Time Based Access Control (TBAC) The concept of least privileges can be applied using Time Based Access or Just in Time access. This allows users to access systems only for a specific window of time that is required to do the activity on the system. This feature is one of the key components of Zero Trust Security.
Single Sign On (SSO) Single Sign On is the concept where the user authenticates on a system with AD user and Password and then gets seamless access to other systems without the password. SSO ensures that no system password is required to access it once the user is authenticated with a combination of user name, password along with Multi Factor Authentication.
Password Vaulting All the passwords of the systems are secured in a password vault or a secret safe which provisions passwords on demand to provide seamless single sign on to systems. No passwords are available with the users and all passwords are stored in an encrypted form in the password vault. Password Vault forms a critical component of Zero Trust Security.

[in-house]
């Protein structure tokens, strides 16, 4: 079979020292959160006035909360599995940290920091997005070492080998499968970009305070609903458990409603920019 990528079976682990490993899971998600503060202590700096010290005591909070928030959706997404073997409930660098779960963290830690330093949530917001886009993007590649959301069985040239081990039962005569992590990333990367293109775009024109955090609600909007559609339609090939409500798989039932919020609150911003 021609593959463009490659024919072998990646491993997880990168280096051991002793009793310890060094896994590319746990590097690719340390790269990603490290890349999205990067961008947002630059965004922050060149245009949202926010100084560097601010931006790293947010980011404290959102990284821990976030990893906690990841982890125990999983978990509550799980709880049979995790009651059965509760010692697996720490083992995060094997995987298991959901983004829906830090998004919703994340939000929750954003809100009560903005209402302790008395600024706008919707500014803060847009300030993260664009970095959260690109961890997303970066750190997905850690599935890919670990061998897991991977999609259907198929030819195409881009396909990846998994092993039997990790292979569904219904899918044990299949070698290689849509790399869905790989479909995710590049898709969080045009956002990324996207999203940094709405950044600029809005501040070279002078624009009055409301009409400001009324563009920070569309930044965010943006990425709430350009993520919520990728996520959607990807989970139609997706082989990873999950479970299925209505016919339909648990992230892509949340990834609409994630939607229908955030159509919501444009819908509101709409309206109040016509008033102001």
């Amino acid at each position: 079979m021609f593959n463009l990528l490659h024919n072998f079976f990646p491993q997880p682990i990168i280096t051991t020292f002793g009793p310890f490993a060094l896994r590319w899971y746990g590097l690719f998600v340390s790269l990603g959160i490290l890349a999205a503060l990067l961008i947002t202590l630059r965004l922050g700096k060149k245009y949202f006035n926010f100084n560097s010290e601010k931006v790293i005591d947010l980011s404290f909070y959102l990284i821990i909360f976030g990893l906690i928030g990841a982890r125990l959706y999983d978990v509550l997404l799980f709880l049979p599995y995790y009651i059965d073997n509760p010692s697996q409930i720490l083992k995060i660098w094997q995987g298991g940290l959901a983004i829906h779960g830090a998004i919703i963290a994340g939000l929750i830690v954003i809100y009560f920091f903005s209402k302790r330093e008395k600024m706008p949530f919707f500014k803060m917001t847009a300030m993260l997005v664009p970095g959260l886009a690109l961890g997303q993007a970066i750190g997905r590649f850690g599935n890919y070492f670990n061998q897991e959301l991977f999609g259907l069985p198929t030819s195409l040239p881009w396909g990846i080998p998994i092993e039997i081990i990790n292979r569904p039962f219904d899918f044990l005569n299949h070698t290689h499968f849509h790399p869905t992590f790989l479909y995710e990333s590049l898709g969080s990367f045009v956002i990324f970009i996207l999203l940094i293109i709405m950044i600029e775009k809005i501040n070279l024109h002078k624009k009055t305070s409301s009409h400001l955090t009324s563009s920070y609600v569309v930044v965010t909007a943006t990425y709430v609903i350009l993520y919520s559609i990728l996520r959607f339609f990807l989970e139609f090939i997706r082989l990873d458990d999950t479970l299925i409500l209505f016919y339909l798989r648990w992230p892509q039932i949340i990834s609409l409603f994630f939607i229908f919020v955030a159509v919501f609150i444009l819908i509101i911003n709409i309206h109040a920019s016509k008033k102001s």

Traceability Logs of all user accesses and activities are stored securely. These logs are non editable and non deletable even by the super admins. These logs are transparently available to system auditors for forensics and compliance to regulatory requirements. This traceability piece is the most critical aspect and extremely challenging element of Zero Trust Security.
Organizations worldwide are facing severe challenges around protecting their enterprise privileged accounts in order to secure their enterprises from getting compromised, breached or attacked from internal or external threats.